The National Apology to the Stolen Generations was an important acknowledgement of the harm that was done, but practical measures are urgently required, says Richard Weston, CEO of the Healing Foundation.
On the ninth anniversary of the Apology, the Healing Foundation is calling for urgent action to address the widespread crisis in Aboriginal and Torres Strait Islander communities.
The National Apology to the Stolen Generations was just one of 54 comprehensive recommendations made in the 1997 Bringing them Home Report to address the impact of forced removal on the Stolen Generations and their descendants. Most have not yet been implemented.
The report highlighted that many of the issues facing Aboriginal and Torres Strait Islander communities (including substance abuse, mental illness and family violence) are strongly associated with the forced removal of children and the subsequent failure to provide healing.
The Apology provided an important acknowledgement of the harm that was done, but practical measures are urgently required – especially to meet the needs of ageing Stolen Generations members within their lifetimes.
Many of the people who bared their souls to the inquiry in the hope of change have already passed away. Those who are left are getting old, often living in poverty due to being denied education and other opportunities as children, and facing new challenges including in relation to aged care.
Failure to act has also created a ripple effect to current generations. Incarceration and suicide rates, substance abuse, mental health issues and family violence are all linked to unresolved trauma.
The level of trauma our communities are experiencing is not surprising when you consider babies and children were taken from their homes or on their way to school, often never to see their families again. Communities were destroyed and in many cases have not yet been able to heal.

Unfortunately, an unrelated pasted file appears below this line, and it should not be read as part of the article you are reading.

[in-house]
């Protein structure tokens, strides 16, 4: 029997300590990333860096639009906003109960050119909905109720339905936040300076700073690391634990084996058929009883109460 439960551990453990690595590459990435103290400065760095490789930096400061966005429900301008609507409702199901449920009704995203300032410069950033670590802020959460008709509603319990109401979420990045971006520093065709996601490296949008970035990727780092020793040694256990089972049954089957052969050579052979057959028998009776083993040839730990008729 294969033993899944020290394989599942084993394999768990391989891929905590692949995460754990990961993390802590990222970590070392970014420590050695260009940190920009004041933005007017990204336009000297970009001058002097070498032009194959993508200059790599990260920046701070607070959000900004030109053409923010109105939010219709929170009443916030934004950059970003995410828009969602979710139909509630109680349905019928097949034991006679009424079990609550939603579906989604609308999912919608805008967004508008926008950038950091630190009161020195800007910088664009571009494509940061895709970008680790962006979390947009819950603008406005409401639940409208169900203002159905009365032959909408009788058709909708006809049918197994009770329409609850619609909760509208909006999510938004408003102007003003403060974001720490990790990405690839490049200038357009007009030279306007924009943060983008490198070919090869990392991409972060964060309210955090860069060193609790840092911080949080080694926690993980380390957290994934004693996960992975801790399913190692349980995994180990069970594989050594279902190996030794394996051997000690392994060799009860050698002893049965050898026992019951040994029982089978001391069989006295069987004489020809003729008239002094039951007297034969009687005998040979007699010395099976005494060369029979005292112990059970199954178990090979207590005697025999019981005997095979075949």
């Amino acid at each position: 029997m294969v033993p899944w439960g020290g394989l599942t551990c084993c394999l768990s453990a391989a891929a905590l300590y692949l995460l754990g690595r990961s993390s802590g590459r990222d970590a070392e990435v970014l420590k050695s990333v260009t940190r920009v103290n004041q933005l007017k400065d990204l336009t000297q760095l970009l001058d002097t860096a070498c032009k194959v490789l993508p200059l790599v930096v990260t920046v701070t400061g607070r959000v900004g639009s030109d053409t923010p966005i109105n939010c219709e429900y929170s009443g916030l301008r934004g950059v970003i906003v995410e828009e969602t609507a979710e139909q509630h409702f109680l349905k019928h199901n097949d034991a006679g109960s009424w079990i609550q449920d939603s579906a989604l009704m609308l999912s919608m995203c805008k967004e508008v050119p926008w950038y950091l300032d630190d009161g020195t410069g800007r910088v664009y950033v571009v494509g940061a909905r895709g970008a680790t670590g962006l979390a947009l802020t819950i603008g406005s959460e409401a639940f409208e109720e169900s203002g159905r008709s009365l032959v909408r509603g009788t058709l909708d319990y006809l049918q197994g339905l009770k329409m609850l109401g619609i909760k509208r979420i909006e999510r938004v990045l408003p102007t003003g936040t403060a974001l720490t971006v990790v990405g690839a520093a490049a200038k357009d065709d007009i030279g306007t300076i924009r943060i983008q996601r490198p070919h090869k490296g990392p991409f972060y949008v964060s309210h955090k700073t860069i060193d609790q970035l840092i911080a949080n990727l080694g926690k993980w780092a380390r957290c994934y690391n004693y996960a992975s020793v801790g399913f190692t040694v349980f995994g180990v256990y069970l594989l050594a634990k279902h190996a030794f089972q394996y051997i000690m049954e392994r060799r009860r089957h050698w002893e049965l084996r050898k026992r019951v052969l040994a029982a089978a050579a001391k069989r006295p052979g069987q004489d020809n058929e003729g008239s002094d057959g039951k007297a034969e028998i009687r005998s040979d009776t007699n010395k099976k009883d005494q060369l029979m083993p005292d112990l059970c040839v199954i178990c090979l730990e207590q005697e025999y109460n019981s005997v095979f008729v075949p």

Between now and the 20th anniversary of the Bringing them Home report on 26 May 2017 the Healing Foundation will be raising awareness of the outstanding needs of Stolen Generations members and their descendants through a new project called Heal Our Past, Build Our Future, BTH20.
As part of this project, the Healing Foundation is today announcing a series of grants to enable communities, Indigenous organisations and schools in each state and territory to commemorate the 20th anniversary of the report and celebrate their local Stolen Generations members.
Commemorative events are an important part of the healing process for Stolen Generations members and a key part of the Healing Foundation’s work.
Grant applications open today and close on Friday 24 February.
Richard Weston is CEO of The Healing Foundation, a national Aboriginal and Torres Strait Islander organisation that partners with communities to address the ongoing trauma caused by actions like the forced removal of children from their families. The Healing Foundation’s work helps people create a different future.